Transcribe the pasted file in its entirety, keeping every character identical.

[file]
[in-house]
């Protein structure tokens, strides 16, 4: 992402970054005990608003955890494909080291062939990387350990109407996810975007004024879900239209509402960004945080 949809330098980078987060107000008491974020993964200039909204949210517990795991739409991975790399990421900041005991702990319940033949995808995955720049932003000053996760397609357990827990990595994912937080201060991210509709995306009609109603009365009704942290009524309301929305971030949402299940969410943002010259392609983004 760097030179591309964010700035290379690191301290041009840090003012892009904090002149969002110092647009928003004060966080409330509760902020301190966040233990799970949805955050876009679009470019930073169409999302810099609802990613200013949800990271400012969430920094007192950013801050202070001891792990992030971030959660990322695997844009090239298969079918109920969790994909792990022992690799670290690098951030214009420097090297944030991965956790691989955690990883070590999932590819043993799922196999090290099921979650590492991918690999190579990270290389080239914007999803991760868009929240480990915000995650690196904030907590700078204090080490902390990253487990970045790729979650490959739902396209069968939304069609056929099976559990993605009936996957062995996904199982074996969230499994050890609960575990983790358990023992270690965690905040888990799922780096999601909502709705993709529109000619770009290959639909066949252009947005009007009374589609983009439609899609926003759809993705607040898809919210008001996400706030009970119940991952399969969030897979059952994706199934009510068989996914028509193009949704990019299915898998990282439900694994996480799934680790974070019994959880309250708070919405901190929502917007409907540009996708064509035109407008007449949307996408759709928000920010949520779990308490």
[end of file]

[in-house]
């Protein structure tokens, strides 16, 4: 992402970054005990608003955890494909080291062939990387350990109407996810975007004024879900239209509402960004945080 949809330098980078987060107000008491974020993964200039909204949210517990795991739409991975790399990421900041005991702990319940033949995808995955720049932003000053996760397609357990827990990595994912937080201060991210509709995306009609109603009365009704942290009524309301929305971030949402299940969410943002010259392609983004 760097030179591309964010700035290379690191301290041009840090003012892009904090002149969002110092647009928003004060966080409330509760902020301190966040233990799970949805955050876009679009470019930073169409999302810099609802990613200013949800990271400012969430920094007192950013801050202070001891792990992030971030959660990322695997844009090239298969079918109920969790994909792990022992690799670290690098951030214009420097090297944030991965956790691989955690990883070590999932590819043993799922196999090290099921979650590492991918690999190579990270290389080239914007999803991760868009929240480990915000995650690196904030907590700078204090080490902390990253487990970045790729979650490959739902396209069968939304069609056929099976559990993605009936996957062995996904199982074996969230499994050890609960575990983790358990023992270690965690905040888990799922780096999601909502709705993709529109000619770009290959639909066949252009947005009007009374589609983009439609899609926003759809993705607040898809919210008001996400706030009970119940991952399969969030897979059952994706199934009510068989996914028509193009949704990019299915898998990282439900694994996480799934680790974070019994959880309250708070919405901190929502917007409907540009996708064509035109407008007449949307996408759709928000920010949520779990308490």